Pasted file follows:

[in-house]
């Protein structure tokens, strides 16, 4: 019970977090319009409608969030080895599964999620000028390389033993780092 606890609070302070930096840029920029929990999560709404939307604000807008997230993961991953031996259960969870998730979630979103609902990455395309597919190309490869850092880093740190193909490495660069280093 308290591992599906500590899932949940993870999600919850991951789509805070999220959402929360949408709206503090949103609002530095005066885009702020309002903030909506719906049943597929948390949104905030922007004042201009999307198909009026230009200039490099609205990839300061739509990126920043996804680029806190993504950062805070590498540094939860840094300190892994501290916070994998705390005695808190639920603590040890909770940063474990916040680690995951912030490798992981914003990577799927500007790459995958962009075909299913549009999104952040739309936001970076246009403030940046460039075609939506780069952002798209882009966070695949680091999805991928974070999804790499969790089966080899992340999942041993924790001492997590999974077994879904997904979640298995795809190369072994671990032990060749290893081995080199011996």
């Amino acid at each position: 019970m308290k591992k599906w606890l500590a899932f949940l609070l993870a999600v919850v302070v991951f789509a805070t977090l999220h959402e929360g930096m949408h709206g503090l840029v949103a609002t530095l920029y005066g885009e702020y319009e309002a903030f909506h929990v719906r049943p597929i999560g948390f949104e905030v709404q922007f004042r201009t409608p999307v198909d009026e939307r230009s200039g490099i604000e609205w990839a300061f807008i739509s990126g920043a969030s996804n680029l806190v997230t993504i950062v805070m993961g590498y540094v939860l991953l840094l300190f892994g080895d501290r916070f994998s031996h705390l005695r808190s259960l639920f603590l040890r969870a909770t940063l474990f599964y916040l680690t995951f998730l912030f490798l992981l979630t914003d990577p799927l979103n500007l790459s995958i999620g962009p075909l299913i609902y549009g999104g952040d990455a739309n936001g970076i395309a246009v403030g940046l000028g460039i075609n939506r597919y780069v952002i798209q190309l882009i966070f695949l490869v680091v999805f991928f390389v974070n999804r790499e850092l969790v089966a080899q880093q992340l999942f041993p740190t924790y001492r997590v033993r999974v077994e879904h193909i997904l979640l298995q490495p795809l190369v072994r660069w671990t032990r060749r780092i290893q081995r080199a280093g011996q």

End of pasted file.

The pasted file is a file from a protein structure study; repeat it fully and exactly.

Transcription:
[in-house]
């Protein structure tokens, strides 16, 4: 019970977090319009409608969030080895599964999620000028390389033993780092 606890609070302070930096840029920029929990999560709404939307604000807008997230993961991953031996259960969870998730979630979103609902990455395309597919190309490869850092880093740190193909490495660069280093 308290591992599906500590899932949940993870999600919850991951789509805070999220959402929360949408709206503090949103609002530095005066885009702020309002903030909506719906049943597929948390949104905030922007004042201009999307198909009026230009200039490099609205990839300061739509990126920043996804680029806190993504950062805070590498540094939860840094300190892994501290916070994998705390005695808190639920603590040890909770940063474990916040680690995951912030490798992981914003990577799927500007790459995958962009075909299913549009999104952040739309936001970076246009403030940046460039075609939506780069952002798209882009966070695949680091999805991928974070999804790499969790089966080899992340999942041993924790001492997590999974077994879904997904979640298995795809190369072994671990032990060749290893081995080199011996």
């Amino acid at each position: 019970m308290k591992k599906w606890l500590a899932f949940l609070l993870a999600v919850v302070v991951f789509a805070t977090l999220h959402e929360g930096m949408h709206g503090l840029v949103a609002t530095l920029y005066g885009e702020y319009e309002a903030f909506h929990v719906r049943p597929i999560g948390f949104e905030v709404q922007f004042r201009t409608p999307v198909d009026e939307r230009s200039g490099i604000e609205w990839a300061f807008i739509s990126g920043a969030s996804n680029l806190v997230t993504i950062v805070m993961g590498y540094v939860l991953l840094l300190f892994g080895d501290r916070f994998s031996h705390l005695r808190s259960l639920f603590l040890r969870a909770t940063l474990f599964y916040l680690t995951f998730l912030f490798l992981l979630t914003d990577p799927l979103n500007l790459s995958i999620g962009p075909l299913i609902y549009g999104g952040d990455a739309n936001g970076i395309a246009v403030g940046l000028g460039i075609n939506r597919y780069v952002i798209q190309l882009i966070f695949l490869v680091v999805f991928f390389v974070n999804r790499e850092l969790v089966a080899q880093q992340l999942f041993p740190t924790y001492r997590v033993r999974v077994e879904h193909i997904l979640l298995q490495p795809l190369v072994r660069w671990t032990r060749r780092i290893q081995r080199a280093g011996q």